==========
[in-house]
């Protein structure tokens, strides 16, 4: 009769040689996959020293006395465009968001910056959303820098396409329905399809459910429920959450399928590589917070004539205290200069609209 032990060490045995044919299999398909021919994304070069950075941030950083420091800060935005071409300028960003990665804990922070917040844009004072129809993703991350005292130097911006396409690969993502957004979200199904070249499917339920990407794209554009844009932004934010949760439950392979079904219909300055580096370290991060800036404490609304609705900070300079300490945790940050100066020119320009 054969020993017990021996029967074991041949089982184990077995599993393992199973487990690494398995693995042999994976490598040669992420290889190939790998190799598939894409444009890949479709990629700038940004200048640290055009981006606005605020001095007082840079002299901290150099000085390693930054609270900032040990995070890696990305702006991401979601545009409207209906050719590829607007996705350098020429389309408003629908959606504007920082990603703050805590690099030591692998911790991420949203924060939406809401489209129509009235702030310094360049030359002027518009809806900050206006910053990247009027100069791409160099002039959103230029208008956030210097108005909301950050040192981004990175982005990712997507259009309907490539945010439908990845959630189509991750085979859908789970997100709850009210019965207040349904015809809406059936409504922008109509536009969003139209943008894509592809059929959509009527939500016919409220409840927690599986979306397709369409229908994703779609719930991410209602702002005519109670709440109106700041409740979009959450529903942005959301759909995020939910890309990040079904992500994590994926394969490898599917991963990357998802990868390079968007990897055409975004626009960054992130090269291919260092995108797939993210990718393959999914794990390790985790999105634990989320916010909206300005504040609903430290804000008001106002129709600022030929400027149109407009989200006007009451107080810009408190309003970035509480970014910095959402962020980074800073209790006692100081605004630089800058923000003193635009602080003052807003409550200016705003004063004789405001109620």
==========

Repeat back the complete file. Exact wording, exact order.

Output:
[in-house]
């Protein structure tokens, strides 16, 4: 009769040689996959020293006395465009968001910056959303820098396409329905399809459910429920959450399928590589917070004539205290200069609209 032990060490045995044919299999398909021919994304070069950075941030950083420091800060935005071409300028960003990665804990922070917040844009004072129809993703991350005292130097911006396409690969993502957004979200199904070249499917339920990407794209554009844009932004934010949760439950392979079904219909300055580096370290991060800036404490609304609705900070300079300490945790940050100066020119320009 054969020993017990021996029967074991041949089982184990077995599993393992199973487990690494398995693995042999994976490598040669992420290889190939790998190799598939894409444009890949479709990629700038940004200048640290055009981006606005605020001095007082840079002299901290150099000085390693930054609270900032040990995070890696990305702006991401979601545009409207209906050719590829607007996705350098020429389309408003629908959606504007920082990603703050805590690099030591692998911790991420949203924060939406809401489209129509009235702030310094360049030359002027518009809806900050206006910053990247009027100069791409160099002039959103230029208008956030210097108005909301950050040192981004990175982005990712997507259009309907490539945010439908990845959630189509991750085979859908789970997100709850009210019965207040349904015809809406059936409504922008109509536009969003139209943008894509592809059929959509009527939500016919409220409840927690599986979306397709369409229908994703779609719930991410209602702002005519109670709440109106700041409740979009959450529903942005959301759909995020939910890309990040079904992500994590994926394969490898599917991963990357998802990868390079968007990897055409975004626009960054992130090269291919260092995108797939993210990718393959999914794990390790985790999105634990989320916010909206300005504040609903430290804000008001106002129709600022030929400027149109407009989200006007009451107080810009408190309003970035509480970014910095959402962020980074800073209790006692100081605004630089800058923000003193635009602080003052807003409550200016705003004063004789405001109620």